The first offering of Chautauqua Theater Company’s recent New Play Workshop, Dan Cody’s Yacht, is sailing into an off-Broadway theater next year.
Manhattan Theatre Club announced the play from Anthony Giardina, which appeared as a staged reading on June 9 and 10 in Bratton Theater during the pre-season, will begin previews in New York on May 15, ahead of an official opening June 6, 2018, at New York City Center.
Between now and then, Giardina said he will be focused on readying the play for the stage and thinking back to the feedback he heard at Chautauqua.
“I can’t really predict what will be different,” Giardina said, adding that Chautauqua audience members gave him some needed character insight. “All I can say is, the issues that came up in the talkback in Chautauqua will be issues that I am addressing.”
Giardina will be joined at Manhattan Theatre Club by director Doug Hughes, the Tony Award-winning director of Doubt who also directed the CTC reading of Dan Cody’s Yacht. The remaining creative team and cast will be announced at a later date.
A Massachusetts native, Giardina is a novelist, essayist and playwright, whose plays include The City of Conversation, Living at Home and Scenes from La Vie de Boheme.
Although Manhattan Theatre Club commissioned Dan Cody’s Yacht, Giardina sought out an opportunity to fine-tune the play through a reading.
CTC previously invited Giardina to the New Play Workshop, but the timing didn’t fit his schedule. Giardina contacted CTC again hoping they could make something work for Dan Cody’s Yacht, which they did, and the pre-season reading was a step toward CTC’s goal of more off-season offerings.
The play is concerned with the relationship of wealth to educational opportunity, a subject Giardina said he, “like everybody else in this country,” is “very, very interested in.” Set in a Boston suburb, the play centers around the unexpected relationship between a schoolteacher — who, despite working in a wealthy school, must send her own child to a poorly funded school — and the well-off parent of one of her students.
“He makes her a proposition that if she will give herself over to him as a financial adviser, he will make her wealthy enough so that she can move into this wealthy town and give her daughter a better opportunity,” Giardina said. “But there is a hitch to his proposition, and that’s what I’m not going to tell you because that’s why people have to see the play.”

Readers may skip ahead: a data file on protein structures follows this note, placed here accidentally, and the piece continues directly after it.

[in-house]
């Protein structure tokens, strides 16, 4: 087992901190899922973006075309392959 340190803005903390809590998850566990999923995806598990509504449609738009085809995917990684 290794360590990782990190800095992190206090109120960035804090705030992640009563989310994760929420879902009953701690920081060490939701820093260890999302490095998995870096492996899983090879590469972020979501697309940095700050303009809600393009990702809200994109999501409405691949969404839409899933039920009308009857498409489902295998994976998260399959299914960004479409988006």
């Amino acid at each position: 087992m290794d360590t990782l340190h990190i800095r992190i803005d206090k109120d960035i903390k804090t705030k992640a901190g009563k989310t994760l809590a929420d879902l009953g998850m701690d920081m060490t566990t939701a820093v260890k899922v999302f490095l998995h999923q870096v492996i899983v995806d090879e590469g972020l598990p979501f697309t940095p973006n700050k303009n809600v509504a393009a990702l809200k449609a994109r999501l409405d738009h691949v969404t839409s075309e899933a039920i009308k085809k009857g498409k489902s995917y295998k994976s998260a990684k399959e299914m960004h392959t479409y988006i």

Dan Cody’s Yacht has roots in Giardina’s novel Norumbega Park, set in a fictional version of an eastern Massachusetts town. Shortly after the novel’s release in 2012, Giardina did a reading of the book in a real town that shared traits with the fictional location. In the novel, Giardina wrote about the merging of a poor town and a rich town.
“I said to the people at the reading, ‘So is that what happened here?’ Because I really didn’t know, I really hadn’t researched it. And there was this silence in the room,” Giardina said.
Giardina said he later learned that was a painful topic because the real town had attempted a similar merge and failed.
“I instantly knew I wanted to write about it,” Giardina said. “I didn’t know that it would become this play, but I’ve wanted to find a way to write about this because it seemed to me such an interesting and emblematic the-way-we-live-now kind of story.”
A longtime fan of F. Scott Fitzgerald, Giardina’s reference to The Great Gatsby is made in regards to opportunity and issues of class and wealth. He began writing Dan Cody’s Yacht in 2015, and reread Fitzgerald’s novel before doing so. A popular choice in high school English classes everywhere, The Great Gatsby similarly shows up in Dan Cody’s Yacht on the teacher’s syllabus.
Giardina said he didn’t set out to one day write a play connected to Fitzgerald, but is not surprised he did. Reading The Great Gatsby as a 14-year-old was “one of the formative experiences of my life,” Giardina said. He didn’t fully understand the story at the time, he said, but since then has reread it on multiple occasions.
“There’s no book I’ve read more often,” Giardina said. “I bow to his achievement in that book. It’s so short and yet it has become increasingly, I think, the great American saga.”